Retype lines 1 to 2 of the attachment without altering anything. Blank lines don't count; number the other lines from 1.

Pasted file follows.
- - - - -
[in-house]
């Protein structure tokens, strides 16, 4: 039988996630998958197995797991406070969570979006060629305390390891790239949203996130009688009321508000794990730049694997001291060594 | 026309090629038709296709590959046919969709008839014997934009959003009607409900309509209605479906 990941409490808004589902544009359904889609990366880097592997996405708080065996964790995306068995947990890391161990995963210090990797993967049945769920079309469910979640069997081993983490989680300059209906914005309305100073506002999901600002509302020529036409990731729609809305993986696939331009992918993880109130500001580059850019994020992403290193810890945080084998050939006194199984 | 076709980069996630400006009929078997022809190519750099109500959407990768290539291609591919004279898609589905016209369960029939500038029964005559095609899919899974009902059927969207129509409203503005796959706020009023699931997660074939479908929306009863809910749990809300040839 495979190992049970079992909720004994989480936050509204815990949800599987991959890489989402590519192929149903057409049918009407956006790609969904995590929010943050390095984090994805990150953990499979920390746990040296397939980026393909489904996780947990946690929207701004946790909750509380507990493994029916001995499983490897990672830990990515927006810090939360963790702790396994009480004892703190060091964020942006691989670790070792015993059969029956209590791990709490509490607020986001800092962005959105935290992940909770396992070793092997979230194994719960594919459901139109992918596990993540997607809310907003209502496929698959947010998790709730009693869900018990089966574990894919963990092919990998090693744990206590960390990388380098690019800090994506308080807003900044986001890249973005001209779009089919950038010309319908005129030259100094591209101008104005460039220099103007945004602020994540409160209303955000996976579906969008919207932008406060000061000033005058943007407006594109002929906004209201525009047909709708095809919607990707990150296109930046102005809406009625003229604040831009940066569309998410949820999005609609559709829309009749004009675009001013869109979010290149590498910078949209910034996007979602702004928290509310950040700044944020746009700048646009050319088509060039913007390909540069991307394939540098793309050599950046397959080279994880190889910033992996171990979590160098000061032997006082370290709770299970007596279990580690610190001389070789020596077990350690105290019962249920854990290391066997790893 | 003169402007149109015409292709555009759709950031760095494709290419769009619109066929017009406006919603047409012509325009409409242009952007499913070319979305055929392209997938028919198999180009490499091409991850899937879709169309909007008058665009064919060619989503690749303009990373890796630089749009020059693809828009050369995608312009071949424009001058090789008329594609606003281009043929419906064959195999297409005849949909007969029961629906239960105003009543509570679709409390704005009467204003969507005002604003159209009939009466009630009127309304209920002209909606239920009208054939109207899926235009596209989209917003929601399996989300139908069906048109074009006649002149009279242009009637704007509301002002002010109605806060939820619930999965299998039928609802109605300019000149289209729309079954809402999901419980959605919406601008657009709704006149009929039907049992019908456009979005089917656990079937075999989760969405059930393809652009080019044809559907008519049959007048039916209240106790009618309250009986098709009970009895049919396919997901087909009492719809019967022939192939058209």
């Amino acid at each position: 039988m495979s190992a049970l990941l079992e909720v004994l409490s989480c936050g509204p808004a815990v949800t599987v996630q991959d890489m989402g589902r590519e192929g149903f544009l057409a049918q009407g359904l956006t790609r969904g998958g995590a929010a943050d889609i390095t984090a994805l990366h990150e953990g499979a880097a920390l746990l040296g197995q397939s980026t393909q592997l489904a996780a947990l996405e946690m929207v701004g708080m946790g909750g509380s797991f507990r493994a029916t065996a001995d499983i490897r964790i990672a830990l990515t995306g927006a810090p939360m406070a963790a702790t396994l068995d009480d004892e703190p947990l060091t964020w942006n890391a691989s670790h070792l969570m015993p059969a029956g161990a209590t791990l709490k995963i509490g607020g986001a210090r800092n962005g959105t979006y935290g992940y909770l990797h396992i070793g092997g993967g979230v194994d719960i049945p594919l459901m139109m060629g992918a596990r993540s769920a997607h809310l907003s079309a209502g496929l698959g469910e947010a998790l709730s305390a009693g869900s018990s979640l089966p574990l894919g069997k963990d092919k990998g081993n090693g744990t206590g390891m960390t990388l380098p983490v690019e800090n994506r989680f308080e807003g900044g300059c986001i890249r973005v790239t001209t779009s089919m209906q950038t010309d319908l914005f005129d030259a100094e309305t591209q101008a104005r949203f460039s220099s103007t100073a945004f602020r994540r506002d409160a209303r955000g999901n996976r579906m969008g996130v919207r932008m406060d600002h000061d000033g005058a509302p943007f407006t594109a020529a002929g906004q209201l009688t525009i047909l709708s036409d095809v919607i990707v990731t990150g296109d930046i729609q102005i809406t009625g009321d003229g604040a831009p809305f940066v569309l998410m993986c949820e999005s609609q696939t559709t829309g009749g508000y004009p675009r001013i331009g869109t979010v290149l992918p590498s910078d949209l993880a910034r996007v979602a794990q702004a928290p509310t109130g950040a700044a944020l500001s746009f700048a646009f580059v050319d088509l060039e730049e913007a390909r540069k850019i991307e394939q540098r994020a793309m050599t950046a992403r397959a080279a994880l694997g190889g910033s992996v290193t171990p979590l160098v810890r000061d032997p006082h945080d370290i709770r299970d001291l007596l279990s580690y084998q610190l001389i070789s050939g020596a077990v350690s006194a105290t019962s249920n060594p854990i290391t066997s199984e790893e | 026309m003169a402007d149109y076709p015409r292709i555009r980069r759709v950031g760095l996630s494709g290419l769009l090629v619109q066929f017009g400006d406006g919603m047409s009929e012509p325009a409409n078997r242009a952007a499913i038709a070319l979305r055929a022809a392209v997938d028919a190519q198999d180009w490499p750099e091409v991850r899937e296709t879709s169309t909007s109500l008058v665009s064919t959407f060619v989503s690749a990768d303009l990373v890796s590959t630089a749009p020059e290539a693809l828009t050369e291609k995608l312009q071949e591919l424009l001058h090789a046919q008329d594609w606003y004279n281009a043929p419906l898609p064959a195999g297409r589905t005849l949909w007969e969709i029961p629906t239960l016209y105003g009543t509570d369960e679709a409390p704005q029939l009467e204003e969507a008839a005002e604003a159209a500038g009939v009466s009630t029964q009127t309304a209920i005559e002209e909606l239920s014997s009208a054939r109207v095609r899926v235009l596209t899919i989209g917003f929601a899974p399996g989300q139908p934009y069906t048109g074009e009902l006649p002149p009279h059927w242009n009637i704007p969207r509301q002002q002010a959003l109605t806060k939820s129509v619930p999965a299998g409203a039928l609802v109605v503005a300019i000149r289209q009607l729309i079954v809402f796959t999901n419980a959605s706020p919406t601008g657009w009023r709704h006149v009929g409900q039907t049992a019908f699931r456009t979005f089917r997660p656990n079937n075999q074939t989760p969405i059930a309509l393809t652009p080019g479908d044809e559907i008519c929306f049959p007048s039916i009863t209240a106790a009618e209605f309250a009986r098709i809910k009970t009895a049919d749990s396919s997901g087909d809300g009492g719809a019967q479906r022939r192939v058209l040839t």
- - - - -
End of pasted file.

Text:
[in-house]
């Protein structure tokens, strides 16, 4: 039988996630998958197995797991406070969570979006060629305390390891790239949203996130009688009321508000794990730049694997001291060594 | 026309090629038709296709590959046919969709008839014997934009959003009607409900309509209605479906 990941409490808004589902544009359904889609990366880097592997996405708080065996964790995306068995947990890391161990995963210090990797993967049945769920079309469910979640069997081993983490989680300059209906914005309305100073506002999901600002509302020529036409990731729609809305993986696939331009992918993880109130500001580059850019994020992403290193810890945080084998050939006194199984 | 076709980069996630400006009929078997022809190519750099109500959407990768290539291609591919004279898609589905016209369960029939500038029964005559095609899919899974009902059927969207129509409203503005796959706020009023699931997660074939479908929306009863809910749990809300040839 495979190992049970079992909720004994989480936050509204815990949800599987991959890489989402590519192929149903057409049918009407956006790609969904995590929010943050390095984090994805990150953990499979920390746990040296397939980026393909489904996780947990946690929207701004946790909750509380507990493994029916001995499983490897990672830990990515927006810090939360963790702790396994009480004892703190060091964020942006691989670790070792015993059969029956209590791990709490509490607020986001800092962005959105935290992940909770396992070793092997979230194994719960594919459901139109992918596990993540997607809310907003209502496929698959947010998790709730009693869900018990089966574990894919963990092919990998090693744990206590960390990388380098690019800090994506308080807003900044986001890249973005001209779009089919950038010309319908005129030259100094591209101008104005460039220099103007945004602020994540409160209303955000996976579906969008919207932008406060000061000033005058943007407006594109002929906004209201525009047909709708095809919607990707990150296109930046102005809406009625003229604040831009940066569309998410949820999005609609559709829309009749004009675009001013869109979010290149590498910078949209910034996007979602702004928290509310950040700044944020746009700048646009050319088509060039913007390909540069991307394939540098793309050599950046397959080279994880190889910033992996171990979590160098000061032997006082370290709770299970007596279990580690610190001389070789020596077990350690105290019962249920854990290391066997790893 | 003169402007149109015409292709555009759709950031760095494709290419769009619109066929017009406006919603047409012509325009409409242009952007499913070319979305055929392209997938028919198999180009490499091409991850899937879709169309909007008058665009064919060619989503690749303009990373890796630089749009020059693809828009050369995608312009071949424009001058090789008329594609606003281009043929419906064959195999297409005849949909007969029961629906239960105003009543509570679709409390704005009467204003969507005002604003159209009939009466009630009127309304209920002209909606239920009208054939109207899926235009596209989209917003929601399996989300139908069906048109074009006649002149009279242009009637704007509301002002002010109605806060939820619930999965299998039928609802109605300019000149289209729309079954809402999901419980959605919406601008657009709704006149009929039907049992019908456009979005089917656990079937075999989760969405059930393809652009080019044809559907008519049959007048039916209240106790009618309250009986098709009970009895049919396919997901087909009492719809019967022939192939058209």